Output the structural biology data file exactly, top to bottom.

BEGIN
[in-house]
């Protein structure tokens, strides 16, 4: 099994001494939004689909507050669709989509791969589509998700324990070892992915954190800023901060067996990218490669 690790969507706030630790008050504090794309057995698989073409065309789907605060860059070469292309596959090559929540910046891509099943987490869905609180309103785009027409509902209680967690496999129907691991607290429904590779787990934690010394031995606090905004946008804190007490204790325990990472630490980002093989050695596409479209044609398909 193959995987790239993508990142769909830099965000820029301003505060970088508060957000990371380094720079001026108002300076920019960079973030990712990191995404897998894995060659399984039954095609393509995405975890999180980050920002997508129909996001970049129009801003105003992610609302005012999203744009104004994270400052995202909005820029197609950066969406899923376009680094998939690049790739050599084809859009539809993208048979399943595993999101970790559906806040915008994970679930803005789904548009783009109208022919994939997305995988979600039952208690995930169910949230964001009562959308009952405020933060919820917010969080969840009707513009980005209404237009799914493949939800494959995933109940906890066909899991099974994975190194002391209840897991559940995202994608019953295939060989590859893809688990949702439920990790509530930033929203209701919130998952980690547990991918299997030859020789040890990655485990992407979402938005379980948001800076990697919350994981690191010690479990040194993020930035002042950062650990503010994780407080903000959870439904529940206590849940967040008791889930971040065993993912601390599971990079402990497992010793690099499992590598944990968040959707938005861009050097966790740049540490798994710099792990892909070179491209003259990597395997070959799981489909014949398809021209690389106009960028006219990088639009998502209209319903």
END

[in-house]
């Protein structure tokens, strides 16, 4: 099994001494939004689909507050669709989509791969589509998700324990070892992915954190800023901060067996990218490669 690790969507706030630790008050504090794309057995698989073409065309789907605060860059070469292309596959090559929540910046891509099943987490869905609180309103785009027409509902209680967690496999129907691991607290429904590779787990934690010394031995606090905004946008804190007490204790325990990472630490980002093989050695596409479209044609398909 193959995987790239993508990142769909830099965000820029301003505060970088508060957000990371380094720079001026108002300076920019960079973030990712990191995404897998894995060659399984039954095609393509995405975890999180980050920002997508129909996001970049129009801003105003992610609302005012999203744009104004994270400052995202909005820029197609950066969406899923376009680094998939690049790739050599084809859009539809993208048979399943595993999101970790559906806040915008994970679930803005789904548009783009109208022919994939997305995988979600039952208690995930169910949230964001009562959308009952405020933060919820917010969080969840009707513009980005209404237009799914493949939800494959995933109940906890066909899991099974994975190194002391209840897991559940995202994608019953295939060989590859893809688990949702439920990790509530930033929203209701919130998952980690547990991918299997030859020789040890990655485990992407979402938005379980948001800076990697919350994981690191010690479990040194993020930035002042950062650990503010994780407080903000959870439904529940206590849940967040008791889930971040065993993912601390599971990079402990497992010793690099499992590598944990968040959707938005861009050097966790740049540490798994710099792990892909070179491209003259990597395997070959799981489909014949398809021209690389106009960028006219990088639009998502209209319903």